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Transparency is an increasingly important investment consideration for institutional investors, according to a new survey commissioned by Northern Trust, but there is a lack of agreement on how to gather and analyze the necessary information on alternative investments such as hedge funds, private equity, infrastructure and natural resources.
Transparency led all investment considerations among respondents and has grown in importance since the 2008 financial crisis, the survey revealed. Respondents indicated the higher level of scrutiny applies to both traditional and alternative investments, such as hedge funds, private equity, infrastructure, real estate and natural resources.
Key details of the survey:
- “Degree of transparency” was cited as very important by 63 percent for alternative and 62 percent for traditional investments, leading all other considerations.
- Transparency became more significant after the financial crisis, cited as the most important post-investment consideration by 21 percent for traditional assets and 17 percent for alternatives, compared to 9 and 3 percent, respectively, pre-crisis.
- Risk management is the most important driver for transparency in traditional or alternative investments: 73 percent of respondents said portfolio risk management was the most important element, while 53 percent cited regulatory requirements and 43 percent cited competitive considerations.
- No clear consensus exists around which department within an organization ensures that existing and potential investments are adequately transparent, with responses pointing most often to either the investment management or risk and compliance functions.
- Asset managers and investors tap a variety of sources for information on both traditional and alternative investments, including specialist databases, media reports and in-person visits. Four out of five respondents rely heavily on internal data management and analytic capabilities to manage their data. Only 6 percent outsource this function entirely.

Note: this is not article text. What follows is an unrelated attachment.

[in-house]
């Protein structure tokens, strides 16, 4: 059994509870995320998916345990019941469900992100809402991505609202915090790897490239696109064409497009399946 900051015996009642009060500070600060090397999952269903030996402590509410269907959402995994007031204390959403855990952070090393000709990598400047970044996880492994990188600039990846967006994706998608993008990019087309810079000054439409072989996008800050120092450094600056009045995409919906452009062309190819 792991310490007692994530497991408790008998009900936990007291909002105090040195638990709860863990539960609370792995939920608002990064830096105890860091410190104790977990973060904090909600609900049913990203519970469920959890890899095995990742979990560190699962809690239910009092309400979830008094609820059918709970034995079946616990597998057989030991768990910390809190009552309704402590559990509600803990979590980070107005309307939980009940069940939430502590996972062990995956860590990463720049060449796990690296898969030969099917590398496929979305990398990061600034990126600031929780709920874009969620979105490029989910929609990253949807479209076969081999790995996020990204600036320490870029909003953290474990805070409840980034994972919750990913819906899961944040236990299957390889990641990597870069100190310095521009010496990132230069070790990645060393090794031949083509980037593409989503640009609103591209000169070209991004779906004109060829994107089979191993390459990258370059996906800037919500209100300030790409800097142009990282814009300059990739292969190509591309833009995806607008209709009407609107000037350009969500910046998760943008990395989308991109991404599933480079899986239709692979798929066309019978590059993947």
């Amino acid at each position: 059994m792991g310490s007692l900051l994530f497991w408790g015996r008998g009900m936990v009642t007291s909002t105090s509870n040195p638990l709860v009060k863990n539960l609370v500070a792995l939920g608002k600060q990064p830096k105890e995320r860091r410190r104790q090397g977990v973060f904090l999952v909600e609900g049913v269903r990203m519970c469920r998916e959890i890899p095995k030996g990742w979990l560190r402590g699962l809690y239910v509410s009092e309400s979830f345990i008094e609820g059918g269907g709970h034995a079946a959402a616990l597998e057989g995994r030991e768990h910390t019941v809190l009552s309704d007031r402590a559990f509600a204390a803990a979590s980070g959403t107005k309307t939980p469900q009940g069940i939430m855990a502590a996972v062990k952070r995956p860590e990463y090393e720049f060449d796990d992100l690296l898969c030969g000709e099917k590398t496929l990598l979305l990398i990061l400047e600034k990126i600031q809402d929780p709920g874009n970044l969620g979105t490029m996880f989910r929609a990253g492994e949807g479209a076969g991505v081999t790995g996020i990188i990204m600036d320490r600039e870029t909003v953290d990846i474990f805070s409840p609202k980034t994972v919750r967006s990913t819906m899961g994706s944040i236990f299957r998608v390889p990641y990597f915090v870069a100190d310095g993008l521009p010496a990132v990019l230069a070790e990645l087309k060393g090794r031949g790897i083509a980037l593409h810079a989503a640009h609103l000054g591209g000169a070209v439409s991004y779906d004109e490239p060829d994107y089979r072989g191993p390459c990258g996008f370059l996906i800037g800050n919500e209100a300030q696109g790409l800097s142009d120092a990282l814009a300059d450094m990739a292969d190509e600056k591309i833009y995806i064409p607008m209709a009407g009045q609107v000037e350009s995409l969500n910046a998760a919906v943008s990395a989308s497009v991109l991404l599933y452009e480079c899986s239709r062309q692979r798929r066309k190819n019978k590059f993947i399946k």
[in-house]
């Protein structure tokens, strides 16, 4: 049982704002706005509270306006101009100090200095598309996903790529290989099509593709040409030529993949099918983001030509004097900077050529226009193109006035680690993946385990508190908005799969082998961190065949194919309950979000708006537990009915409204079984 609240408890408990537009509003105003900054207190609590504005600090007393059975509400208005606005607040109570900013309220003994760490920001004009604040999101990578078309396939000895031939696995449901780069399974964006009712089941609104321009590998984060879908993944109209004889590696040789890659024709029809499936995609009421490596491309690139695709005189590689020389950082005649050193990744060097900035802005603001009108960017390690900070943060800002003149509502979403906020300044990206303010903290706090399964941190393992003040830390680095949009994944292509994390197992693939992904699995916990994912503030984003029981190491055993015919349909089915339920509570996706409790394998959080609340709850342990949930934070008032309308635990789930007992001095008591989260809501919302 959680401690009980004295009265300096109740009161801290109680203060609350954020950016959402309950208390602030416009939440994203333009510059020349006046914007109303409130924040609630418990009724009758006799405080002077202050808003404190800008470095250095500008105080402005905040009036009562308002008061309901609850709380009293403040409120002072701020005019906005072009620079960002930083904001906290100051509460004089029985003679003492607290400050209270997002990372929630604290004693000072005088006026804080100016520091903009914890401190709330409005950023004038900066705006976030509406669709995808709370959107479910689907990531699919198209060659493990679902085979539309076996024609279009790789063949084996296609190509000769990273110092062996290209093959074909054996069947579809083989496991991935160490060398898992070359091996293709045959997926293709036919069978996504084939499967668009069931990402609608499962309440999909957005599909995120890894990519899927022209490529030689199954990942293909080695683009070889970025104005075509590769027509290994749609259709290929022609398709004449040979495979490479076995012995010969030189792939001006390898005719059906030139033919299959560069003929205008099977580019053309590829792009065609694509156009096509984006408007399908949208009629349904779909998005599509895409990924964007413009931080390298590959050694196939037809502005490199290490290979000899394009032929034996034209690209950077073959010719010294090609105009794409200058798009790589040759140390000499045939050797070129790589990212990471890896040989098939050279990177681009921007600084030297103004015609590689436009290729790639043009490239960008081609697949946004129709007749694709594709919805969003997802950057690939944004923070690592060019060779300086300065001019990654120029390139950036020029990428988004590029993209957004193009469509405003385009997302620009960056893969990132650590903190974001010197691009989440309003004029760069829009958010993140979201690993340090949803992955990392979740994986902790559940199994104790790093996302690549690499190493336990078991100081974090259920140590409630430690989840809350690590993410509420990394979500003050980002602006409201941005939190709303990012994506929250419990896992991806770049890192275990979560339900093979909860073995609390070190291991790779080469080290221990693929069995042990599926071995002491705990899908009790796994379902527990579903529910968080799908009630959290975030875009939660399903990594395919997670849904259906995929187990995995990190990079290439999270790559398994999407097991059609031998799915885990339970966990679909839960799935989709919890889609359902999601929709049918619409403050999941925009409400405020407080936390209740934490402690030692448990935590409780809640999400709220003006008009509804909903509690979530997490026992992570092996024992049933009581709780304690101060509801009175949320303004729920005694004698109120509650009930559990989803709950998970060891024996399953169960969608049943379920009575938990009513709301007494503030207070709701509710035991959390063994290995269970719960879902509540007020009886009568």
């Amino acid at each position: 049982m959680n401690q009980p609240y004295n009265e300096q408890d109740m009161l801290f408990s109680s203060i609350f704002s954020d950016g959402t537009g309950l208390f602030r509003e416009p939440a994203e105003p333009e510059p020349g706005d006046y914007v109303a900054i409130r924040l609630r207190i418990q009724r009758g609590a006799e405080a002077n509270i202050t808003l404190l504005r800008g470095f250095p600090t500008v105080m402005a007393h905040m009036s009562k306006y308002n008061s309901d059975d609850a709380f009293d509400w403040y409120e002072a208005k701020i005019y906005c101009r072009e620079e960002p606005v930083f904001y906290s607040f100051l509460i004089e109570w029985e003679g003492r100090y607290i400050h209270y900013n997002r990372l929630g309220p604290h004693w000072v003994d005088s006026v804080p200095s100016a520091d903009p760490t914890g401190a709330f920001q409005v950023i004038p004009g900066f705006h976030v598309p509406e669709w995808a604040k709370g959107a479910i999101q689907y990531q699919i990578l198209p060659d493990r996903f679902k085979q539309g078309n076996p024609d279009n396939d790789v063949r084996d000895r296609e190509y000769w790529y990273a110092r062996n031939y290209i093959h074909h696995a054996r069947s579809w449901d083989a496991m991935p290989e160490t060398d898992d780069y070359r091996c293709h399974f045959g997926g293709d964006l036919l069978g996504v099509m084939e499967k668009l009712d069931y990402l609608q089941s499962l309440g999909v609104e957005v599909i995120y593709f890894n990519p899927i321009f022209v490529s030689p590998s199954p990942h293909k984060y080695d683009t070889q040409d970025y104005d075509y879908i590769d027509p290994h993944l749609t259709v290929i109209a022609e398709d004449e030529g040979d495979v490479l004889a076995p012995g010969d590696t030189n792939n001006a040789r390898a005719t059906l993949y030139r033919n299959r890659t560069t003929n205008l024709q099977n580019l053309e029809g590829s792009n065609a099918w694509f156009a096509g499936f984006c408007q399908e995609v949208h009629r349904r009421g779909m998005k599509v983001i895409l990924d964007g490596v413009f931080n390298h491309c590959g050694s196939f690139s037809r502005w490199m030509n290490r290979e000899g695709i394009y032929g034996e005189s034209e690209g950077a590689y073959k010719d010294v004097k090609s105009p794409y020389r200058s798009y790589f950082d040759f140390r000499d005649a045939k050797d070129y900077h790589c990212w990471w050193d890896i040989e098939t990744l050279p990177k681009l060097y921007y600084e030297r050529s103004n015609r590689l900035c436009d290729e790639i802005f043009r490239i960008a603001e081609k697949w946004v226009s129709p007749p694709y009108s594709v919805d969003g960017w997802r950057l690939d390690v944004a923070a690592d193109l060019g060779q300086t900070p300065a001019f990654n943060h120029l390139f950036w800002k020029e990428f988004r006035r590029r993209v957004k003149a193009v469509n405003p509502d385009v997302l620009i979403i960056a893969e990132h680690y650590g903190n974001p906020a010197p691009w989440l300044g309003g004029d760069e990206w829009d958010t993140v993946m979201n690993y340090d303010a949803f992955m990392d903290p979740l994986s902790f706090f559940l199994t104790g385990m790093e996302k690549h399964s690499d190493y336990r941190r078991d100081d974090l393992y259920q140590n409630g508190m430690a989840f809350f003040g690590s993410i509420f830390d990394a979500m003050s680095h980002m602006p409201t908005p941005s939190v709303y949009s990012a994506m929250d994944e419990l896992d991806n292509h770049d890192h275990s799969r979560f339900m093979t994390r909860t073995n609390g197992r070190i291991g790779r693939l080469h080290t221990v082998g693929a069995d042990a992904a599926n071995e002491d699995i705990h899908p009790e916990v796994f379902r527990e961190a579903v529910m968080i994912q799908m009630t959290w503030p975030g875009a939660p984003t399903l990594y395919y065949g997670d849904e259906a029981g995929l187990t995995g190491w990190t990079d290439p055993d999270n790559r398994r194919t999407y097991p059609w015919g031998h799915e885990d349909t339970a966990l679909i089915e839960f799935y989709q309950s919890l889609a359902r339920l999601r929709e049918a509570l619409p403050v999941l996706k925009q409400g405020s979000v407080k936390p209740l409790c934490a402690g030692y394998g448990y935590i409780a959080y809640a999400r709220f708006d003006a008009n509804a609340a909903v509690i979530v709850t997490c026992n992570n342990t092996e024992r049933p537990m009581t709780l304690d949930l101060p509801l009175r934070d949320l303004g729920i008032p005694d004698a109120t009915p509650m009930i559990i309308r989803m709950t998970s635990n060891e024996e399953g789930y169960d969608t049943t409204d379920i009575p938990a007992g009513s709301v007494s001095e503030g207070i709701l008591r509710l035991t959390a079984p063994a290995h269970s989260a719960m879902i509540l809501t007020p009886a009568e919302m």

“These results tell us that investment transparency is a growing priority, but asset managers and institutional investors remain unsure of how to best achieve it,” said Pete Cherecwich, president of corporate and institutional services at Northern Trust. “As alternative investing has reached the mainstream, the industry would benefit from consistent standards and stronger policies around transparency.”
The independent survey of 200 asset managers and institutional investors was conducted in February 2017 by The Economist Intelligence Unit and sponsored by Northern Trust, the company said in a statement. The EIU surveyed 200 executives of organizations ranging from private equity firms and hedge funds to corporations, nonprofits and insurance companies. Respondents were dispersed globally, with 60 respondents each from North America, Asia-Pacific and Europe, and the remainder from the Middle East.
Half the sample was composed of respondents from organizations with more than $5 billion in global AUM, Northern Trust added.
Founded in Chicago in 1889, Northern Trust Corporation is a provider of wealth management, asset servicing, asset management and banking to corporations, institutions, affluent families and individuals. As of March 31, 2017, Northern Trust had assets under custody of $7.1 trillion, and assets under management of $1 trillion.